It was not clear whether the alterations in CD5 expression caused or reflected the changes in thymic selection observed with PS deficiency. Because CD5 is a negative regulator of TCR signaling (4143), its decreased expression would be expected to enhance TCR signal strength, and perhaps even promote negative selection. On the other hand, PS deficiency could reduce TCR signal strength at the DP stage, which could be reflected in altered CD5 levels as a consequence. To distinguish between these possibilities, we examined the impact of forced CD5 expression on the PS1/2KO phenotype. If Notch controlled CD5 expression, and CD5 modulation was directly responsible for abnormal CD4 SP thymocyte development in PS1/2KO mice, then restoration of CD5 levels should correct this defect. To the contrary, a CD5 Tg increased CD5 expression, but exacerbated the PS1/2KO phenotype (Fig. 4 D and not depicted). With the CD5 Tg, thymus cellularity was further decreased and the generation of both CD4 and CD8 SP thymocytes was even more impaired. Conversely, removing CD5 entirely from PS1/2KO thymocytes results in increased thymus cellularity and improved generation of SP thymocytes (Fig. 4 E and not depicted). These data are consistent with the notion that reduced expression of CD5 is a reflection of diminished in vivo TCR signal strength in PS1/2KO DP thymocytes.

The low levels of CD5 on DP thymocytes and the exacerbation of the PS1/2KO phenotype by restoration of CD5 expression suggested that TCR signaling was defective in the absence of PS. Because the magnitude of calcium/calcineurin signals plays a crucial role in TCR signaling and positive selection (46, 47), Ca2+ mobilization was analyzed in PS1/2KO thymocytes in response to TCR stimulation in vitro. Although the calcium ionophore ionomycin elicited equivalent responses in control and PS1/2KO thymocytes, the magnitude of Ca2+ flux was attenuated in PS1/2KO DP thymocytes at every dose of anti-CD3 tested (Fig. 5 A).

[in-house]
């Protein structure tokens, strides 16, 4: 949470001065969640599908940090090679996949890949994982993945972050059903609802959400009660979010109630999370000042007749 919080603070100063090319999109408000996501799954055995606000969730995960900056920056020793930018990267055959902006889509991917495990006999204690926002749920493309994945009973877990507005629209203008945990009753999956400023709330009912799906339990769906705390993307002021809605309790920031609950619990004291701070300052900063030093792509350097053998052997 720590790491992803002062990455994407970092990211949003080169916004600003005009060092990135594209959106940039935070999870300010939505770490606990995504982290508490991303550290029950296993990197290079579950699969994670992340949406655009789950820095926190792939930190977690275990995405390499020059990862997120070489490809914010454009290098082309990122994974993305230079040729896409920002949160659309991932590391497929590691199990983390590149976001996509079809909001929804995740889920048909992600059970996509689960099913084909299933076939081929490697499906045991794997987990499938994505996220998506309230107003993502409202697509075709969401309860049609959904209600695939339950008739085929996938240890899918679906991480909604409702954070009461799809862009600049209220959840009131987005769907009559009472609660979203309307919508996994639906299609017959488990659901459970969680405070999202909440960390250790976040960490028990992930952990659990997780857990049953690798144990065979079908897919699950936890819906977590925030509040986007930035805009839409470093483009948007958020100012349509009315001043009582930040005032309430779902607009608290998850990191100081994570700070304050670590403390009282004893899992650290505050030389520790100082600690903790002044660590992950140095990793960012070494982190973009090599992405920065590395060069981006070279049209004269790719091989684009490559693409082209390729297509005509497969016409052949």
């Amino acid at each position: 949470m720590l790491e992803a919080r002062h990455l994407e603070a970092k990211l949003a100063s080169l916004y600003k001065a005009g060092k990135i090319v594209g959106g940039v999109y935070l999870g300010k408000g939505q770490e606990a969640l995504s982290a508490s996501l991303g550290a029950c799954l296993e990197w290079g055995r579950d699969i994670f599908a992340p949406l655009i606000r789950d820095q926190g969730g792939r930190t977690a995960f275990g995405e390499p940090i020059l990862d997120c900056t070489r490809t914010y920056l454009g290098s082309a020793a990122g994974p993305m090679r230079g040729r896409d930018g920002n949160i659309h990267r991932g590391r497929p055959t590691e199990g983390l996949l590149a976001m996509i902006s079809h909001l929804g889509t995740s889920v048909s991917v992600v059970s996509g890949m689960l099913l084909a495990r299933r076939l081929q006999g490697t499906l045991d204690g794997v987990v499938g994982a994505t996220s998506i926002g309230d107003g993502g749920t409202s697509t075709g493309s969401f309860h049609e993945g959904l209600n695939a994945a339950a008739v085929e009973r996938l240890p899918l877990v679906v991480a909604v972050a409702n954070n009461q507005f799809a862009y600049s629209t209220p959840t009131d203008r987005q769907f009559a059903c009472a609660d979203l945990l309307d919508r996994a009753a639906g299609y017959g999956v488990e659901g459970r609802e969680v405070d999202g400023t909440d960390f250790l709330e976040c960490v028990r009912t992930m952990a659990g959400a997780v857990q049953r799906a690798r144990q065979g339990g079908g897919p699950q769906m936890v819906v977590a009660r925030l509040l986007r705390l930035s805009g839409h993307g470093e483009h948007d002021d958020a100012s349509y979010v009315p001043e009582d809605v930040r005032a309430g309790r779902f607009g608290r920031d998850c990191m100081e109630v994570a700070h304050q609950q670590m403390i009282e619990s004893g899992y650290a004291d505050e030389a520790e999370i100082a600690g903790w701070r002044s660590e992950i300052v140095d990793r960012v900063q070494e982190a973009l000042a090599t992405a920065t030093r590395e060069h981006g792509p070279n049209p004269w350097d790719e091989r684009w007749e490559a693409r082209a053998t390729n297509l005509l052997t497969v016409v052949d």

Although controversial, PS has been implicated to play a role in maintaining intracellular Ca2+ stores in some systems/cell types. To the contrary, treatment of control and PS1/2KO thymocytes with the sarcoendoplasmic reticulum Ca2+-ATPase inhibitor thapsigargin, in the absence of extracellular Ca2+, demonstrates that PS1/2KO DP thymocytes have normal intracellular Ca2+ stores (Fig. 5 B).

We considered the possibility that PS1/2KO DP thymocytes flux Ca2+ poorly because they are less mature than DP isolated from control littermates. To analyze a more synchronized population, we examined DP thymocytes of mice developing in the absence of selecting MHC (Fig. 5 C and Fig. S1). Because both control and PS1/2KO DP thymocytes are developmentally arrested at a comparable stage in the nonselecting background, levels of TCR expression are equivalent. Nevertheless, Ca2+ flux is markedly reduced in the PS1/2KO cells, indicating that the TCR signaling defect is intrinsic to PS1/2KO thymocytes and that the defect is initiated before positive selection.

As controls for the MHC° hosts, wild-type MHC+ mice were also irradiated and reconstituted with BM from control or PS1/2KO mice (Fig. 5 C). As observed with intact mice, PS1/2KO DP thymocytes with a diverse TCR repertoire have normal levels of TCR expression, but reduced Ca2+ flux, in response to TCR cross-linking, confirming that the signaling defect is intrinsic to DP thymocytes. In contrast to mice with a diverse TCR repertoire, however, PS1/2KO DP thymocytes express low levels of AND TCR (Fig. 5 C). Because TCR up-regulation is a hallmark of positive selection, these lower levels of TCR, coupled with the reduced Ca2+ response and paucity of mature CD4 SP thymocytes, suggest that positive selection is severely impaired in the absence of PS.

Overexpression of NICD leads to increased expression of Bcl-2, which confers resistance to apoptosis (48, 49). We assessed cell death to exclude the possibility that the TCR signaling defect in PS1/2KO thymocytes was related to reduced cell survival. As assayed by loss of mitochondrial potential or by Annexin V staining, there was no difference in the percentage of apoptotic cells ex vivo (unpublished data).